Enterprises that downplay the importance of storage management may be putting other key enterprise objectives at risk. That's the message from Kyle Fitze, Director of Marketing, Storage Platforms Division, HP StorageWorks. With IT shops facing constrained budgets and data volumes continuing to escalate, Fitze says, greater efficiency in the IT infrastructure is a requirement so that more money and time can be targeted at IT projects that will drive business growth. "Today, we believe that most customers spend upward of 70% of their budget just keeping the systems running and the lights on and everything cooled, on maintenance and operations, and the remainder of their budget on innovative IT projects," he observes. What HP would like to do, "is flip that ratio, so that customers, while they spend less on IT overall, are spending a smaller percentage of their budget on operations and the larger percentage then on innovation and business intelligence, and the kind of IT projects that can help them navigate these rough waters of economic decline."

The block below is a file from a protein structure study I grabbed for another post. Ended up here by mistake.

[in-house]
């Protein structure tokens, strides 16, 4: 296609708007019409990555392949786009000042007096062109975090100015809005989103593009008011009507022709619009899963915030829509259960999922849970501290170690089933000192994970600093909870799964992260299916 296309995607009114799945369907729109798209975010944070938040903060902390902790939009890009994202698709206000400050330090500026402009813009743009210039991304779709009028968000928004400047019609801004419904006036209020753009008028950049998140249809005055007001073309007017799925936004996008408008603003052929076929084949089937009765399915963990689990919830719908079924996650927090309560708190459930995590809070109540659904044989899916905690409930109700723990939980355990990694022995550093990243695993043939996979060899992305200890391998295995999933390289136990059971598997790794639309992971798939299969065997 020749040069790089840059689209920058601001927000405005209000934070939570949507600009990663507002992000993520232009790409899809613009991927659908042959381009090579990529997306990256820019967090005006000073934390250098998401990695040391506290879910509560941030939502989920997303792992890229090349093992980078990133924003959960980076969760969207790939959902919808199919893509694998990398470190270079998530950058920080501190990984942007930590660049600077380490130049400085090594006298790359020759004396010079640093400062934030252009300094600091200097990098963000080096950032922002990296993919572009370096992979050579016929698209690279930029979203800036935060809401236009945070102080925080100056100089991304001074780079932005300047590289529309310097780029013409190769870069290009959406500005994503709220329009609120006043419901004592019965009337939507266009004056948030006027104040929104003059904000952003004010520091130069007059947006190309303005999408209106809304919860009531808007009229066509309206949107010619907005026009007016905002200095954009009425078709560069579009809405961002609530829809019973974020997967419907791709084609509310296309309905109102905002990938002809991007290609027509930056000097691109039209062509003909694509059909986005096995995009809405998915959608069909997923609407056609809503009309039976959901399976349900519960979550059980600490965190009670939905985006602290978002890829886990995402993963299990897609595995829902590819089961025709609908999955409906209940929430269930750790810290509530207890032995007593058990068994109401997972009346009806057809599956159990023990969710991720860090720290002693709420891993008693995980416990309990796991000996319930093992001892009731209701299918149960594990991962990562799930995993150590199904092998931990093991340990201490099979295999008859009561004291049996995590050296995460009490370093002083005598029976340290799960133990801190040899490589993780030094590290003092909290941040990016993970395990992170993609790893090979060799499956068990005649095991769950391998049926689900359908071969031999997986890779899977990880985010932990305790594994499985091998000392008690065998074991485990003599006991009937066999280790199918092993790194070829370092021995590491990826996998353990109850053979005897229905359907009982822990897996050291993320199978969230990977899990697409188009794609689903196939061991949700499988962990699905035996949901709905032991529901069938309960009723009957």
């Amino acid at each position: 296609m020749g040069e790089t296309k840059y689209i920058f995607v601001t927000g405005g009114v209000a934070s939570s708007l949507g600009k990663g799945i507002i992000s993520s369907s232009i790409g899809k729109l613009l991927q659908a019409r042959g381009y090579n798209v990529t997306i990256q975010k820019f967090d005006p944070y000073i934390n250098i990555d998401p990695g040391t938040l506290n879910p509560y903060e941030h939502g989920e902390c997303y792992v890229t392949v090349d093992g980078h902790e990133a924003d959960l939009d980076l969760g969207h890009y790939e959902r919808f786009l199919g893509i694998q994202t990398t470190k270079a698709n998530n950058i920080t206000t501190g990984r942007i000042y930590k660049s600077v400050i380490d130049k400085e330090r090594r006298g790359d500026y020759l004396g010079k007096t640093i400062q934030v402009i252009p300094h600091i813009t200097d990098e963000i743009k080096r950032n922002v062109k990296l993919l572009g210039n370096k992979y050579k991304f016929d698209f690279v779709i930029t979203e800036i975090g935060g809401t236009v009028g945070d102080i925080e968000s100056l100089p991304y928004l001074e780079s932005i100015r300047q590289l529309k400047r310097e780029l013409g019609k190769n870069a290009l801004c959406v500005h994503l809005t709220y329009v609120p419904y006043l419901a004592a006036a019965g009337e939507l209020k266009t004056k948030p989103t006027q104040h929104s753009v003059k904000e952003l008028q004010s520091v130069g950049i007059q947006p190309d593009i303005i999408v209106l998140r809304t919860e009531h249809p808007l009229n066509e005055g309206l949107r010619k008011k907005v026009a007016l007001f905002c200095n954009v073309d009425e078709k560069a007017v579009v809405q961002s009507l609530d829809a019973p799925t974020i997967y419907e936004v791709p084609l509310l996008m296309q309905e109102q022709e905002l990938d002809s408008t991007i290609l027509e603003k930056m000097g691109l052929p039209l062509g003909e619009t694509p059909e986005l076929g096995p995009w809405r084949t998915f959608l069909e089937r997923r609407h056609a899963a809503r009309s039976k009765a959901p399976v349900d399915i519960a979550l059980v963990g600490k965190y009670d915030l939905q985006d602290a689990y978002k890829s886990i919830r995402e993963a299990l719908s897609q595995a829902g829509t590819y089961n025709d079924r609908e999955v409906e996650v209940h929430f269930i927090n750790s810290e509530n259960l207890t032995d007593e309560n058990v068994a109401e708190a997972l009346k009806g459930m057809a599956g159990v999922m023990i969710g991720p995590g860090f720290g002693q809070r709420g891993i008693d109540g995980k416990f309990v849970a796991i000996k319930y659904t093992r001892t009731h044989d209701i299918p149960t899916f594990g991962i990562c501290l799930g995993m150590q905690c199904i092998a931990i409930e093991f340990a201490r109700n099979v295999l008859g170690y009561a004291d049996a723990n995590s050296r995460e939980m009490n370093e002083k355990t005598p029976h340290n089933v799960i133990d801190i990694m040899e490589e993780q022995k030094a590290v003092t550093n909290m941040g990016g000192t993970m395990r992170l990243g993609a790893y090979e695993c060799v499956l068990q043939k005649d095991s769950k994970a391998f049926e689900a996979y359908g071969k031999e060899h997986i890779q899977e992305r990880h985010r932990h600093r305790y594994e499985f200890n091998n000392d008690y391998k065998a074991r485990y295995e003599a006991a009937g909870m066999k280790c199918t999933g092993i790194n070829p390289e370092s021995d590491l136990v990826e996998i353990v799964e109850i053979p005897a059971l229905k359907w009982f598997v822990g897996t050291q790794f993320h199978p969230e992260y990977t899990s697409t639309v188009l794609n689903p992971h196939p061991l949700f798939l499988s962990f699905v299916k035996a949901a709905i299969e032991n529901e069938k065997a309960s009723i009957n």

Columns - Applications Insight
Google's first "secret sauce" for web search was the innovative PageRank link analysis algorithm which successfully identifies the most relevant pages matching a search term. Google's superior search results were a huge factor in their early success. However, Google could never have achieved their current market dominance without an ability to reliably and quickly return those results. From the beginning, Google needed to handle volumes of data that exceeded the capabilities of existing commercial technologies. Instead, Google leveraged clusters of inexpensive commodity hardware, and created their own software frameworks to sift and index the data. Over time, these techniques evolved into the MapReduce algorithm. MapReduce allows data stored on a distributed file system - such as the Google File System (GFS) - to be processed in parallel by hundreds of thousands of inexpensive computers. Using MapReduce, Google is able to process more than a petabyte (one million GB) of new web data every hour.